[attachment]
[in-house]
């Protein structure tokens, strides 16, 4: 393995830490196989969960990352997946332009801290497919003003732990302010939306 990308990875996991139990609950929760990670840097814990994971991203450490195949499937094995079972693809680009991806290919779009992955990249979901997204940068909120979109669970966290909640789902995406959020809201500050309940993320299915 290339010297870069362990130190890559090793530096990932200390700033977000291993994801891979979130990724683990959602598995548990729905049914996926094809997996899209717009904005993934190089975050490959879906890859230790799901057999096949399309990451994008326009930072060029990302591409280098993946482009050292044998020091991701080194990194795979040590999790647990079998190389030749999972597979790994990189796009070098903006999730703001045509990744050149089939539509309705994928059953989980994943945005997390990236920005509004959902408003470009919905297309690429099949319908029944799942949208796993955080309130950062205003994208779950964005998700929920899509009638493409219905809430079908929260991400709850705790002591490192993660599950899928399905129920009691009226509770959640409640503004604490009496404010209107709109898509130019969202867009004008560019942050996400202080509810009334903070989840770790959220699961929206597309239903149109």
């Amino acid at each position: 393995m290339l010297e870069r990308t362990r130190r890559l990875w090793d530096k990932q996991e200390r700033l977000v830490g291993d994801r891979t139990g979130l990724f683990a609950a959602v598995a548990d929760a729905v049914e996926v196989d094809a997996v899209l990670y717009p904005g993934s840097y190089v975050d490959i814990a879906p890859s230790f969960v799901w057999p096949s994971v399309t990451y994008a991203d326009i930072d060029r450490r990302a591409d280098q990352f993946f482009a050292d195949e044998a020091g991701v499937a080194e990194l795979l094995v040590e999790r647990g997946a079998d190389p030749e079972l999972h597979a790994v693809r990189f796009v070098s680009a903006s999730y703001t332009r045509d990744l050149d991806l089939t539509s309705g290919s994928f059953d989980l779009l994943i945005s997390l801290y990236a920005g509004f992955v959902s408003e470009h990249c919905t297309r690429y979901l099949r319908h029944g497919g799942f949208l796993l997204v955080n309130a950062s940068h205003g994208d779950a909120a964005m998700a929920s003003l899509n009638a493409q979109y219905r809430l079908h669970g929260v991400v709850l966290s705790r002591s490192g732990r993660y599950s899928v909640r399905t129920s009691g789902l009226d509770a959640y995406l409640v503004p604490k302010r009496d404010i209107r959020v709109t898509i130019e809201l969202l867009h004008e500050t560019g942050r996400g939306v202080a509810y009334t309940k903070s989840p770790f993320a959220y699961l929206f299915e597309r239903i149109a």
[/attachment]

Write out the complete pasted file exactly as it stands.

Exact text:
[in-house]
């Protein structure tokens, strides 16, 4: 393995830490196989969960990352997946332009801290497919003003732990302010939306 990308990875996991139990609950929760990670840097814990994971991203450490195949499937094995079972693809680009991806290919779009992955990249979901997204940068909120979109669970966290909640789902995406959020809201500050309940993320299915 290339010297870069362990130190890559090793530096990932200390700033977000291993994801891979979130990724683990959602598995548990729905049914996926094809997996899209717009904005993934190089975050490959879906890859230790799901057999096949399309990451994008326009930072060029990302591409280098993946482009050292044998020091991701080194990194795979040590999790647990079998190389030749999972597979790994990189796009070098903006999730703001045509990744050149089939539509309705994928059953989980994943945005997390990236920005509004959902408003470009919905297309690429099949319908029944799942949208796993955080309130950062205003994208779950964005998700929920899509009638493409219905809430079908929260991400709850705790002591490192993660599950899928399905129920009691009226509770959640409640503004604490009496404010209107709109898509130019969202867009004008560019942050996400202080509810009334903070989840770790959220699961929206597309239903149109």
């Amino acid at each position: 393995m290339l010297e870069r990308t362990r130190r890559l990875w090793d530096k990932q996991e200390r700033l977000v830490g291993d994801r891979t139990g979130l990724f683990a609950a959602v598995a548990d929760a729905v049914e996926v196989d094809a997996v899209l990670y717009p904005g993934s840097y190089v975050d490959i814990a879906p890859s230790f969960v799901w057999p096949s994971v399309t990451y994008a991203d326009i930072d060029r450490r990302a591409d280098q990352f993946f482009a050292d195949e044998a020091g991701v499937a080194e990194l795979l094995v040590e999790r647990g997946a079998d190389p030749e079972l999972h597979a790994v693809r990189f796009v070098s680009a903006s999730y703001t332009r045509d990744l050149d991806l089939t539509s309705g290919s994928f059953d989980l779009l994943i945005s997390l801290y990236a920005g509004f992955v959902s408003e470009h990249c919905t297309r690429y979901l099949r319908h029944g497919g799942f949208l796993l997204v955080n309130a950062s940068h205003g994208d779950a909120a964005m998700a929920s003003l899509n009638a493409q979109y219905r809430l079908h669970g929260v991400v709850l966290s705790r002591s490192g732990r993660y599950s899928v909640r399905t129920s009691g789902l009226d509770a959640y995406l409640v503004p604490k302010r009496d404010i209107r959020v709109t898509i130019e809201l969202l867009h004008e500050t560019g942050r996400g939306v202080a509810y009334t309940k903070s989840p770790f993320a959220y699961l929206f299915e597309r239903i149109a």